As the clock ticked past 2:30 PM EDT, the “frenzy” surrounding the first day of unrestricted free agency had largely ebbed. Anders Lee and Jake Gardiner remained unsigned, but “status quo” and “rumour has it” largely summed up their respective situations. Television coverage, whether by duty or default, had shifted to Ottawa Senators’ general manager Pierre Dorion discussing the virtues of Nikita Zaitsev.
Ten minutes later, enter Marc Bergevin.
The Canadiens have announced that they have tendered an offer sheet to restricted free agent Sebastian Aho of the Carolina Hurricanes. The proposed contract is for five years, with an average annual value of $8.454 million.#GoHabsGo— Canadiens Montréal (@CanadiensMTL) July 1, 2019
Bergevin’s aggressive move immediately launched a thousand Internet comments. Was the move bold? Was it foolish? Most importantly, was it enough?
But as the dust began to settle and the general managers of both sides weighed in publically, a fourth question began to surface for les partisans: what’s next for the Canadiens?
Carolina Hurricanes GM Don Waddell seems to think that his organization is not the only hostage created by Bergevin’s gambit, and that the Habs have nothing to do in the coming week but wait nervously by the phone. But that couldn’t be further from the truth.
Waddell says he doesn't know if they'll use all seven days to match the offer sheet, signing right away allows the other team to sign more players and (smirks) "maybe I don't want to help them out right now"— Sara Civ (@SaraCivian) July 1, 2019
As Arpon Basu of The Athletic points out, the Canadiens have more than enough cap space to make competitive and even market-breaking offers to any free agent still available. Holding roughly $13.5 million in actual cap space after the Andrew Shaw trade and factoring in the 10% off-season overage allotment, the Habs entered free agency capable of offering up to ~$21.65 million in salaries. With $1.75 million offered to Keith Kinkaid and the aforementioned $8.454 million reserved for Sebastian Aho, this gives Marc Bergevin about $11.5 million left to play with.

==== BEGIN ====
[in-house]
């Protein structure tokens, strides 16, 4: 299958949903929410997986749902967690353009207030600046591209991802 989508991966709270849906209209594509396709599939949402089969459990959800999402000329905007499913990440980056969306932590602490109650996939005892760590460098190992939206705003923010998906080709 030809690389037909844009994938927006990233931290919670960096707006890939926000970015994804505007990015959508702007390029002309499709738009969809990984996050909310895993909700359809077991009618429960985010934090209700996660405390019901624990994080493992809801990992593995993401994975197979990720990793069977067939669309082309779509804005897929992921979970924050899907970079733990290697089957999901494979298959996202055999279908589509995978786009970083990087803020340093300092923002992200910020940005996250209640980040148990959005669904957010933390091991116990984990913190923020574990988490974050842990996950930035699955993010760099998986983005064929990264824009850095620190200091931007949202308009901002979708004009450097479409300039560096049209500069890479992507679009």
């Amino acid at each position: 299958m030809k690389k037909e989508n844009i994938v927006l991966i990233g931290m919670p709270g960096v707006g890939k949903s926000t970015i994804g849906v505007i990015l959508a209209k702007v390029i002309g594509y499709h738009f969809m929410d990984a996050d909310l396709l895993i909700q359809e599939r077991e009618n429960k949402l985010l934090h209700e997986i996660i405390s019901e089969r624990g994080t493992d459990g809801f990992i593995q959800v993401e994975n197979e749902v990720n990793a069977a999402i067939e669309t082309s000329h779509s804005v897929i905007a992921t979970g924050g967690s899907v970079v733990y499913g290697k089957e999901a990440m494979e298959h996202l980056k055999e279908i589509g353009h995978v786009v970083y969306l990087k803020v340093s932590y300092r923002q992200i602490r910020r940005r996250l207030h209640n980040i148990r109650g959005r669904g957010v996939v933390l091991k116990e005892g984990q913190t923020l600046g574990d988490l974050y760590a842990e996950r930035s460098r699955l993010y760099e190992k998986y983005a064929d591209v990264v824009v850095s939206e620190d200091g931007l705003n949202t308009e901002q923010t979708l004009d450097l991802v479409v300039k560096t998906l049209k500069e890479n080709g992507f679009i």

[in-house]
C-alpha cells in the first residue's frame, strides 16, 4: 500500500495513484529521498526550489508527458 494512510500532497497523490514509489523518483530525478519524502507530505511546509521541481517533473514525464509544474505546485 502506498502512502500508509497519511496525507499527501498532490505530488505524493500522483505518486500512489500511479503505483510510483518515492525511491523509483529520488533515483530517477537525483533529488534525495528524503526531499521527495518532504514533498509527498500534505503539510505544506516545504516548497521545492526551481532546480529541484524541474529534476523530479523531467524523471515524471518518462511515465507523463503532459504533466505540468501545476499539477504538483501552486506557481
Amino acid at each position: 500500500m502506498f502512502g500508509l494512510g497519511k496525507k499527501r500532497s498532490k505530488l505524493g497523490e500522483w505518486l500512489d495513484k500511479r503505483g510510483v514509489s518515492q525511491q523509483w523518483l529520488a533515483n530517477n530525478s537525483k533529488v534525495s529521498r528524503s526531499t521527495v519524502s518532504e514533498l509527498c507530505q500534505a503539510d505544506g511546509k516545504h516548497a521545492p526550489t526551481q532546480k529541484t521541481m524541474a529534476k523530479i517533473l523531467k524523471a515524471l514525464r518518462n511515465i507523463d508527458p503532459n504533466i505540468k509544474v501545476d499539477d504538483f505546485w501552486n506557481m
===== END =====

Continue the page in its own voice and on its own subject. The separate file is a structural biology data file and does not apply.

And play with it he must, regardless of his hesitancy.
Marc Bergevin says he would be willing to use the 10% offseason cap cushion to shop while he waits for the Canes decision, but didn’t sound all that enthusiastic about doing it. Of course, if he signs someone and the Canes don’t match the Canadiens would be well over the cap.— Аrpon Basu (@ArponBasu) July 1, 2019
The risk for Bergevin is that, for all that has been said about Tom Dundon’s investments, Carolina’s gate receipts, and Waddell’s internal salary structures, the Hurricanes are still highly unlikely to simply let a player who could easily become the face of their franchise — if he isn’t that already — simply walk away. Assuming that Carolina makes good on their threat to wait out the entirety of their seven-day response period, a matched offer sheet could leave an idle Bergevin with absolutely nothing to show for the off-season except Keoth Kinkaid, over $10 million in actual cap space, and, for a fleeting week, the eyes and ears of the hockey world. In such a worst-case scenario, he would have created an opening in his top-nine by dealing Shaw while failing to address the weakness at left defence.
While Waddell and Dundon ponder, Bergevin needs to continue in his attempts to improve his team, whether that’s a continued pursuit of big name UFAs like Gardiner, shifting his attention to more complementary players such as Marcus Johansson or Ryan Dzingel, reviving trade conversations for players like Shayne Gostisbehere, or even the spectre of additional offer sheets ... maybe for another Finnish player who was once a linemate of Aho?
While the thought of dipping into that off-season buffer invites uncertainty and trepidiation, Bergevin is not without means at his disposal to alleviate any cap overages prior to the start of the season. As David Poile and Kyle Dubas have amply demonstrated recently, no contract is unmovable, and there will likely be at least a few suitors looking for contracts to take on in exchange for a draft pick or two of the 12 for next year’s draft that Bergevin has acquired to date.
Alternatively, much like Shaw, the Canadiens still hold a number of moderately priced talents with league-wide value who would be superseded by the arrival of an Aho — players like Paul Byron ($3.4 million), Tomas Tatar ($4.8 million), or even Jonathan Drouin ($5.5 million).
So while Waddell can be as snarky and snide as he wishes, the reality is that Bergevin’s job is far from finished. Whether Aho is able to don the bleu-blanc-rouge next season or not, the Canadiens still have needs to address and ways to address them. Having already demonstrated once that he’s willing to use all the tools at his disposal, Bergevin needs to continue in the same vein in order to have a successful off-season.